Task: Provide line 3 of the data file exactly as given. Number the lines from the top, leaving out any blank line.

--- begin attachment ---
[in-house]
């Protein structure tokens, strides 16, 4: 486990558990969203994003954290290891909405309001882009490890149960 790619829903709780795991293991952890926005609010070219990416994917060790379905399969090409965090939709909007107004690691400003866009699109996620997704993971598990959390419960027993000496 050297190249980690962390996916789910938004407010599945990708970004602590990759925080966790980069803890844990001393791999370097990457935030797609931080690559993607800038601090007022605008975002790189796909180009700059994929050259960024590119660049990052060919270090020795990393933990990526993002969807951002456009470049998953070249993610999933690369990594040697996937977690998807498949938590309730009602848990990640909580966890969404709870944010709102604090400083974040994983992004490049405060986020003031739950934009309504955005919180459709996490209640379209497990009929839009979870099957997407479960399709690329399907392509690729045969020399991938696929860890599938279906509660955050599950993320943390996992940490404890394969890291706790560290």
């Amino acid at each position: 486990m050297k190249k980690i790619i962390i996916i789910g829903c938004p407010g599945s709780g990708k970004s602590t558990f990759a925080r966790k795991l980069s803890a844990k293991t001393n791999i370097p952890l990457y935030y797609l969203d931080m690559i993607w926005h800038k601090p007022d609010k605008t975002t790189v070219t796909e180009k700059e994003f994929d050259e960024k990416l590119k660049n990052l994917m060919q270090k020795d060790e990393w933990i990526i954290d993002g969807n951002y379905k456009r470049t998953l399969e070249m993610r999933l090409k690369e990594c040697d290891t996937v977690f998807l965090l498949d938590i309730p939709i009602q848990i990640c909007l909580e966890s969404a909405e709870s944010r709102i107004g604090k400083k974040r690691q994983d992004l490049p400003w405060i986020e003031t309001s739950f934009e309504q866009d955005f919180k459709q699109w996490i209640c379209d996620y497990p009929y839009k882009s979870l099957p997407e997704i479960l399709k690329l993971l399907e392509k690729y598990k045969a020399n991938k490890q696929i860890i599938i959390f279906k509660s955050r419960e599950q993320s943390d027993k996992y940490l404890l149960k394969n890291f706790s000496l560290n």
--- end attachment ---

């Amino acid at each position: 486990m050297k190249k980690i790619i962390i996916i789910g829903c938004p407010g599945s709780g990708k970004s602590t558990f990759a925080r966790k795991l980069s803890a844990k293991t001393n791999i370097p952890l990457y935030y797609l969203d931080m690559i993607w926005h800038k601090p007022d609010k605008t975002t790189v070219t796909e180009k700059e994003f994929d050259e960024k990416l590119k660049n990052l994917m060919q270090k020795d060790e990393w933990i990526i954290d993002g969807n951002y379905k456009r470049t998953l399969e070249m993610r999933l090409k690369e990594c040697d290891t996937v977690f998807l965090l498949d938590i309730p939709i009602q848990i990640c909007l909580e966890s969404a909405e709870s944010r709102i107004g604090k400083k974040r690691q994983d992004l490049p400003w405060i986020e003031t309001s739950f934009e309504q866009d955005f919180k459709q699109w996490i209640c379209d996620y497990p009929y839009k882009s979870l099957p997407e997704i479960l399709k690329l993971l399907e392509k690729y598990k045969a020399n991938k490890q696929i860890i599938i959390f279906k509660s955050r419960e599950q993320s943390d027993k996992y940490l404890l149960k394969n890291f706790s000496l560290n």